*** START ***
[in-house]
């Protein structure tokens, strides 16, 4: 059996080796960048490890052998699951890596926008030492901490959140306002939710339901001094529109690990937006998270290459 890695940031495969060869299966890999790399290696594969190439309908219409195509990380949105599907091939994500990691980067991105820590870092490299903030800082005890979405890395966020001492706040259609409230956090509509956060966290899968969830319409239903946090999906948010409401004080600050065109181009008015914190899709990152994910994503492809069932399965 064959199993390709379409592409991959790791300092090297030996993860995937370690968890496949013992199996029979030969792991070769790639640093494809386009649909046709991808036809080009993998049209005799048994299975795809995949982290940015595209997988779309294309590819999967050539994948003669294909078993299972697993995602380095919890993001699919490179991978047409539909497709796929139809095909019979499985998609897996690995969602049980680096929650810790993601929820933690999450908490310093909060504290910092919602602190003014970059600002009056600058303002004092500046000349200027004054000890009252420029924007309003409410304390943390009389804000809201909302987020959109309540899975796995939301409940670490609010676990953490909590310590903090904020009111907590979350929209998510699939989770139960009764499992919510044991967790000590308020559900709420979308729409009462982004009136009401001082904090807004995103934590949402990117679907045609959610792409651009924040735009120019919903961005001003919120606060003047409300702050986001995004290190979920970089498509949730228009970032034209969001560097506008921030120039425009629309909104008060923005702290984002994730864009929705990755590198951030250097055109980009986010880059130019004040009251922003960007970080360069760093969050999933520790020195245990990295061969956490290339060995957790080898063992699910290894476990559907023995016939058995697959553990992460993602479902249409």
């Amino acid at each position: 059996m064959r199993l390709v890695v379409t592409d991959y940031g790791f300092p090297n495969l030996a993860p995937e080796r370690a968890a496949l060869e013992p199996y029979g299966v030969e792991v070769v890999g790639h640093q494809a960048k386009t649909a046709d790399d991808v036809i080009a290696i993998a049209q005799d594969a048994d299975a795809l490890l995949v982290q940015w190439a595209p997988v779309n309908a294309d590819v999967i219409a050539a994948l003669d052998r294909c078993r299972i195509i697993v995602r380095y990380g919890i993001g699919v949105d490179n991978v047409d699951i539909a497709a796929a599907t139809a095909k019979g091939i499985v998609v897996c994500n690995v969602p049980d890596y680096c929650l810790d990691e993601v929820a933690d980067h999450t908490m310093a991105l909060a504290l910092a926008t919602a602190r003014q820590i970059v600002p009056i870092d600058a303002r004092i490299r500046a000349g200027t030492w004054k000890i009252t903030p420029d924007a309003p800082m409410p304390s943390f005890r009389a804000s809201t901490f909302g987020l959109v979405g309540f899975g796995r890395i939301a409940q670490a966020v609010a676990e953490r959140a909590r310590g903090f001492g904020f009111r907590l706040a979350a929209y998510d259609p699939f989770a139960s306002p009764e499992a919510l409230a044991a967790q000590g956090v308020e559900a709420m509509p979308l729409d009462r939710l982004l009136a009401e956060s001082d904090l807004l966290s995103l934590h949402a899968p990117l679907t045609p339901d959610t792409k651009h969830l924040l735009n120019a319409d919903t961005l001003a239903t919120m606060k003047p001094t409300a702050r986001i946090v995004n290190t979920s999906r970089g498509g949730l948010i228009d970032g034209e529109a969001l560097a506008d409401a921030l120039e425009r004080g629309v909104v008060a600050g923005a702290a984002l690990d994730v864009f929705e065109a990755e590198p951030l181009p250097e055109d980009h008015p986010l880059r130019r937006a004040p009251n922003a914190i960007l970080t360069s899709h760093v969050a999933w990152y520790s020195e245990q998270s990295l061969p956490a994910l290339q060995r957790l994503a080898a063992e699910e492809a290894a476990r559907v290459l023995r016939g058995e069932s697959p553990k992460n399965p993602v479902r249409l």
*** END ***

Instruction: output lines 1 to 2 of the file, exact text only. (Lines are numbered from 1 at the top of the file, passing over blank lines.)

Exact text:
[in-house]
């Protein structure tokens, strides 16, 4: 059996080796960048490890052998699951890596926008030492901490959140306002939710339901001094529109690990937006998270290459 890695940031495969060869299966890999790399290696594969190439309908219409195509990380949105599907091939994500990691980067991105820590870092490299903030800082005890979405890395966020001492706040259609409230956090509509956060966290899968969830319409239903946090999906948010409401004080600050065109181009008015914190899709990152994910994503492809069932399965 064959199993390709379409592409991959790791300092090297030996993860995937370690968890496949013992199996029979030969792991070769790639640093494809386009649909046709991808036809080009993998049209005799048994299975795809995949982290940015595209997988779309294309590819999967050539994948003669294909078993299972697993995602380095919890993001699919490179991978047409539909497709796929139809095909019979499985998609897996690995969602049980680096929650810790993601929820933690999450908490310093909060504290910092919602602190003014970059600002009056600058303002004092500046000349200027004054000890009252420029924007309003409410304390943390009389804000809201909302987020959109309540899975796995939301409940670490609010676990953490909590310590903090904020009111907590979350929209998510699939989770139960009764499992919510044991967790000590308020559900709420979308729409009462982004009136009401001082904090807004995103934590949402990117679907045609959610792409651009924040735009120019919903961005001003919120606060003047409300702050986001995004290190979920970089498509949730228009970032034209969001560097506008921030120039425009629309909104008060923005702290984002994730864009929705990755590198951030250097055109980009986010880059130019004040009251922003960007970080360069760093969050999933520790020195245990990295061969956490290339060995957790080898063992699910290894476990559907023995016939058995697959553990992460993602479902249409």